Autistic children must often regularly visit a pediatrician, but these kids sometimes struggle to cope with the experience. Children with autism generally struggle with sensory experiences, so the intimacy of a pediatric appointment can create extreme stress that parents may find it hard to deal with. The good news is that there are plenty of steps you can take to help your child cope with the experience. Here are five of them.
Develop a sensory diet for your child
A sensory diet is actually nothing to do with what your child eats and drinks. This term refers to an activity plan that helps children get the right amount of physical and mental stimulation every day. Every child's needs are different, and autistic children generally have very specific issues. For example, some autistic children are hyposensitive, which means you need to introduce lots of sensory experiences to help them develop normal reactions.
A healthy sensory diet will improve all aspects of an autistic child's life, but certain activities can help him or her cope with the anxiety of a visit to the doctor. For example, a warm, quiet bath will often relax a child who is nervous about his or her appointment. Look online for tips and ideas about what to include in your autistic child's sensory diet.
Choose a good appointment time
Sometimes, it's the simplest details that make all the difference. If your child needs emergency treatment, you need to get the next possible appointment, but in any other situation, aim for a time that suits your child.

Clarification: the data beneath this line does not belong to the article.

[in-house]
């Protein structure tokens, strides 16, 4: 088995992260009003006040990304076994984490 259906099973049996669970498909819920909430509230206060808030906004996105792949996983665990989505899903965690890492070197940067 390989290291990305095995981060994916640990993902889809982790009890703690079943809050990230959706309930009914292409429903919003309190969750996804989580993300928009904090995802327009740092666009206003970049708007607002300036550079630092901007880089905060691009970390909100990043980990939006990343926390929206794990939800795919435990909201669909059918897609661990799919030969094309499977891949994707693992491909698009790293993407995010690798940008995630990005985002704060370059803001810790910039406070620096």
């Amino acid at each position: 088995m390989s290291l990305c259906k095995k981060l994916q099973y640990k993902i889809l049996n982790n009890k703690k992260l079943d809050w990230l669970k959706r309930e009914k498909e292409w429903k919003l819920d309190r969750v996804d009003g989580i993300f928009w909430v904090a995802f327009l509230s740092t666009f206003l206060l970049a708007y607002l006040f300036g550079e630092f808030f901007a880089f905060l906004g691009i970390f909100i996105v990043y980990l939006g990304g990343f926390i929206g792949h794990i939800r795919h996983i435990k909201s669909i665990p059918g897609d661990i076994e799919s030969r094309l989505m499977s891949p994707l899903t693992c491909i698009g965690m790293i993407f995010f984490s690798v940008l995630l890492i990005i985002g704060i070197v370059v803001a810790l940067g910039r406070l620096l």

For example, an early appointment time may mean that there are fewer people in the waiting area when you arrive. This can help settle your child. Crowds can cause more anxiety. Conversely, an early appointment may interfere with your child's normal sleep routine, so you may prefer to choose a time nearer lunchtime.
Prepare your child with social stories
Autistic children respond well to social stories, which describe certain everyday situations in a fun, educational way. You can use these stories before and after different occasions, including a visit to the doctor. Take time to go through a social story with your child some time before his or her first appointment, answering and asking questions to help him or her fully understand what to expect.
Talk to the pediatrician before the appointment
A trained pediatrician will understand how the appointment can affect an autistic child, but you can still take time to talk to the doctor about specific challenges or problems your child has. This conversation is a good opportunity to share information that may take up valuable time during the real appointment. What's more, the pediatrician can often reassure your child more effectively if he or she doesn't need to ask so many questions. This type of preparation can also help the pediatrician adapt his or her approach. For example, the doctor could dim the lights or play a certain type of music.
Run practice sessions at home
You can prepare an autistic child for a visit to the doctor with a 'practice' session at home. Here, you can take the opportunity to show and describe some of the things that may happen during the appointment. For example, you could use a toy doctor's kit to show your child what a stethoscope looks and feels like and to explain how the pediatrician may use the instrument.
Autistic children don't always respond well to the sensation of a doctor's couch or examination table, so it's also a good idea to find a way to recreate this experience at home. Use a reclining garden chair if you can, or simply lay a rug on the table to talk to your child as he or she lies down. Try to practice for 15 or 20 minutes, to help your child see how quickly the appointment will pass. You may need several sessions before your child's first appointment.
A pediatric appointment can bombard an autistic child's senses, causing anxiety and stress. Good preparation can help avoid these problems, but you should talk to your pediatrician for more advice. You can click here for more information on pediatric services in your area.